Voltage-optimisation systems are installed in series with mains electricity and act as an interface between the main electrical feed and the building’s power supply, reducing the voltage of electricity fed to equipment and machinery, for example from 242 V to around 220 V.
The principle is comparable to that of the National Grid pumping out electricity at kilovolt levels to strategically placed sub-stations containing transformers that ‘step down’ the power to useable levels — averaging about 240V as discussed above. But this level is still much higher than most equipment requires.
Voltage optimisation is, in broad terms, just another transformer stage added in to the supply process, albeit this time a private intervention set at specific reduction levels for the organisation the VO system serves. Electricity bills are reduced, carbon emissions lowered, and the life-span of electrical equipment increased. In short, VO systems match power supply to power demand with the resulting, beneficial, efficiencies. It is straightforward, cost-effective and results-driven. Bills can, theoretically, be reduced by as much as 25% but we find that our customers achieve between 12 and 18%.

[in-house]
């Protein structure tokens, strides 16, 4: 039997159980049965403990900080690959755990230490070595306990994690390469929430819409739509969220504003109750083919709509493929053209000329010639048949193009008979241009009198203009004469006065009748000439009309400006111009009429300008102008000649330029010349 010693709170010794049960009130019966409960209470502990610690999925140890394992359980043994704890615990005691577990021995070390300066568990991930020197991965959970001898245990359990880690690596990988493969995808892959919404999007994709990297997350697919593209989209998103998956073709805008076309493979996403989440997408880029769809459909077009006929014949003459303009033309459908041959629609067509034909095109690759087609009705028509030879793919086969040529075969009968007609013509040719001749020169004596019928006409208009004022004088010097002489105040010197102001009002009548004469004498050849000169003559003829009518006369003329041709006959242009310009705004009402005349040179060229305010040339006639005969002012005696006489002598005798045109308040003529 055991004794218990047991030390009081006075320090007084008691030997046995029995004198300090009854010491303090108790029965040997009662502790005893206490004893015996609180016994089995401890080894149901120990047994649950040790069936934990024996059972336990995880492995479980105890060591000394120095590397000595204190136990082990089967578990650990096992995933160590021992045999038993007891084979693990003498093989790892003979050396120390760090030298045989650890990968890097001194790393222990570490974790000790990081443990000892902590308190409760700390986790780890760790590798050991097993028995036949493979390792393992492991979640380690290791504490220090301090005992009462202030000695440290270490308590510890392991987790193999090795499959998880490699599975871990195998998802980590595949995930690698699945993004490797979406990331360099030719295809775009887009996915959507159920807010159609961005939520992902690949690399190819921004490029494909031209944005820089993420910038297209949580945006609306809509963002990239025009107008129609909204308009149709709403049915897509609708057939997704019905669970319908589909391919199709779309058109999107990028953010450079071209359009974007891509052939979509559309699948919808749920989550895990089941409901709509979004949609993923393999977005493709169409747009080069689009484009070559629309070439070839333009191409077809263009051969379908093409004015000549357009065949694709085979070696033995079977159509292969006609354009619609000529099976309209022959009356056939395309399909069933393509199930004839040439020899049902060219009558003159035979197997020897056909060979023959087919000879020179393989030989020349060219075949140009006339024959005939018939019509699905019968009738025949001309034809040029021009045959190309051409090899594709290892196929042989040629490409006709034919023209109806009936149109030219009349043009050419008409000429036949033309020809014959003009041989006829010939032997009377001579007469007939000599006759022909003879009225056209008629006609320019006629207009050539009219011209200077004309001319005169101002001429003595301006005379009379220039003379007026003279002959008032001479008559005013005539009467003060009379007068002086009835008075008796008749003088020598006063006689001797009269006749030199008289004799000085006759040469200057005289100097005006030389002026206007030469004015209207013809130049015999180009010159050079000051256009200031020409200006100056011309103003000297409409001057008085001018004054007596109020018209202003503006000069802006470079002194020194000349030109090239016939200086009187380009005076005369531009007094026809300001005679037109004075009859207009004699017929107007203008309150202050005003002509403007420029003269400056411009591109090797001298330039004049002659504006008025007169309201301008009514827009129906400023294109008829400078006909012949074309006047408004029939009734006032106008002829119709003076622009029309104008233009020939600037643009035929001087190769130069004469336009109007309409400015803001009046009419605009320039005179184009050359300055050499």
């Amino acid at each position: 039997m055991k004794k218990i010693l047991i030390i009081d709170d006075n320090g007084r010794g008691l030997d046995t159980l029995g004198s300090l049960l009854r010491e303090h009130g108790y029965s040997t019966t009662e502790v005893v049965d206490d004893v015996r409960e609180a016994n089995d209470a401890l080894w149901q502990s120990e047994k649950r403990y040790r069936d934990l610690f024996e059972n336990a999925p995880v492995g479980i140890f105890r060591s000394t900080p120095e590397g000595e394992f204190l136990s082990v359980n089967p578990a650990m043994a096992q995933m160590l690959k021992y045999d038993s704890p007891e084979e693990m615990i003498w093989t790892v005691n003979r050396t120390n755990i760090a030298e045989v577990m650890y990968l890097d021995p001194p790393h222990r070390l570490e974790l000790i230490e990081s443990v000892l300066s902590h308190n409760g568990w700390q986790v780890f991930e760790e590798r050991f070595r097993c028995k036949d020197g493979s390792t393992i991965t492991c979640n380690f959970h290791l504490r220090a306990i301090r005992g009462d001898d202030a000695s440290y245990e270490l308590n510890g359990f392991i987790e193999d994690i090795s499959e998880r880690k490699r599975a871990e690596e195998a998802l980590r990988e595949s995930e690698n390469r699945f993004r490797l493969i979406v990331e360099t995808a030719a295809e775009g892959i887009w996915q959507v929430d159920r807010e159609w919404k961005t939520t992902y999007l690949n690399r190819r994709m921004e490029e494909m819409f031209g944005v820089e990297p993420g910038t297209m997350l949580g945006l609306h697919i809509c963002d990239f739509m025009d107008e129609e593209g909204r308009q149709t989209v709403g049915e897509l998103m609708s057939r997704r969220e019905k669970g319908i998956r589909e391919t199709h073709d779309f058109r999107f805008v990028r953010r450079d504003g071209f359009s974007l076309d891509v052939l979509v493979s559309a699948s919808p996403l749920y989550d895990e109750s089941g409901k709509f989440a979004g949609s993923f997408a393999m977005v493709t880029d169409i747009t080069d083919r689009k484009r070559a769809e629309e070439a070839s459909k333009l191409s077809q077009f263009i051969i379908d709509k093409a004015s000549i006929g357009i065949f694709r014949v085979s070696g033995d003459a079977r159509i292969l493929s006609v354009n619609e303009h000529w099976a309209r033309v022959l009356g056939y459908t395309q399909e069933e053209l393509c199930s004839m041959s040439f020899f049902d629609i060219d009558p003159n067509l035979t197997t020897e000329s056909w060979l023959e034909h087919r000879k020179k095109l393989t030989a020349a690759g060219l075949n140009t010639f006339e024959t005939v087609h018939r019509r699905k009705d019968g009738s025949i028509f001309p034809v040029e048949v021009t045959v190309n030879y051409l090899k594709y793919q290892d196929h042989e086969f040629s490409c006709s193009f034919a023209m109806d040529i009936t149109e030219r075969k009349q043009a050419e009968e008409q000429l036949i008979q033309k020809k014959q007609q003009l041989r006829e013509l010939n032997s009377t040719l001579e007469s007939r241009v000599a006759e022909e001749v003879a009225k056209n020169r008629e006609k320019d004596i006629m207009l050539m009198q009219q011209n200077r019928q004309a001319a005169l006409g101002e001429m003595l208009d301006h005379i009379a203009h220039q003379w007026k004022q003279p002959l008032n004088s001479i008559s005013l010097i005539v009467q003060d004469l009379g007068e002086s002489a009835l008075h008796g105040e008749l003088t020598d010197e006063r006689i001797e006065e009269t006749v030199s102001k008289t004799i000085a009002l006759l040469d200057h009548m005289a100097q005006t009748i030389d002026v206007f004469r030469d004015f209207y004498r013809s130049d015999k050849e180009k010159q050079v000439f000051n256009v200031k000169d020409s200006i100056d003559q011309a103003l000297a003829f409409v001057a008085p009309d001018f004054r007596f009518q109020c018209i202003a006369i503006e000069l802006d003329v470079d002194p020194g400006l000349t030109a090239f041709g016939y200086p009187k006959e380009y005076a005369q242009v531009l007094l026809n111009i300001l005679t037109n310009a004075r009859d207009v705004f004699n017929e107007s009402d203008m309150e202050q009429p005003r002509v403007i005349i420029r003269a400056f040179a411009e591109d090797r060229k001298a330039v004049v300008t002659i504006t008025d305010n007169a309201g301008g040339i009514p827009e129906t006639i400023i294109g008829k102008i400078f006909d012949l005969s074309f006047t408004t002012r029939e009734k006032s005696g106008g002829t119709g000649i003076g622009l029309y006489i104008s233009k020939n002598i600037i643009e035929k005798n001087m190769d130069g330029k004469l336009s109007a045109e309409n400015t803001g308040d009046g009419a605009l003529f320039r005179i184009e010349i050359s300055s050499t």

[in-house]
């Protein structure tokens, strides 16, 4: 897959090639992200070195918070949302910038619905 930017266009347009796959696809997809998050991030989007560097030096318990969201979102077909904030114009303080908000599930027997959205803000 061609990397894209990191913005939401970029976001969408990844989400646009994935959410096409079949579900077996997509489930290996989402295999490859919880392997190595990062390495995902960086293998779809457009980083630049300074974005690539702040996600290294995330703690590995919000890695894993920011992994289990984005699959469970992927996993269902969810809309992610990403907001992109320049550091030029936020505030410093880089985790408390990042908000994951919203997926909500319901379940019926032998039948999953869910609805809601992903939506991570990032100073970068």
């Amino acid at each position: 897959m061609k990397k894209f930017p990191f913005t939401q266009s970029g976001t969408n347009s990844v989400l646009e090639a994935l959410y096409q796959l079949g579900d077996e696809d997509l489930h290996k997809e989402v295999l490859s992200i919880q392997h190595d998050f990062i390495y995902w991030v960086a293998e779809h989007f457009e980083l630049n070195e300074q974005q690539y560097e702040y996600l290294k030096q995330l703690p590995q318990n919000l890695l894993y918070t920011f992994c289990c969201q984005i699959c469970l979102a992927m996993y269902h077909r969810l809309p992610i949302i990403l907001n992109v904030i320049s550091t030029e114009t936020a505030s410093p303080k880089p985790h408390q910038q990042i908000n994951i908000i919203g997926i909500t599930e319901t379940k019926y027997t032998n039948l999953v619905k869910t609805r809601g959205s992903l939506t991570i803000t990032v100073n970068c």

The VO market has grown massively in recent years, and many of the systems work in slightly different ways, based on the functionality of their transformers, or offer specific advantages.
The most basic solutions step down electricity by a set, pre-fixed amount, delivering savings of around 8%. These work fine until the mains voltage drops. The VO system will continue to lower the voltage, potentially to unusable levels; the worst-case scenario is cutting all power to the facility they serve.
More modern systems use logic-controlled ‘intelligence’ to monitor incoming mains supply, removing the risk of powering down a facility and delivering savings of 15% or more. Intelligent systems work on a supply reduction ratio of 1:0.92, standard units 1:0.945.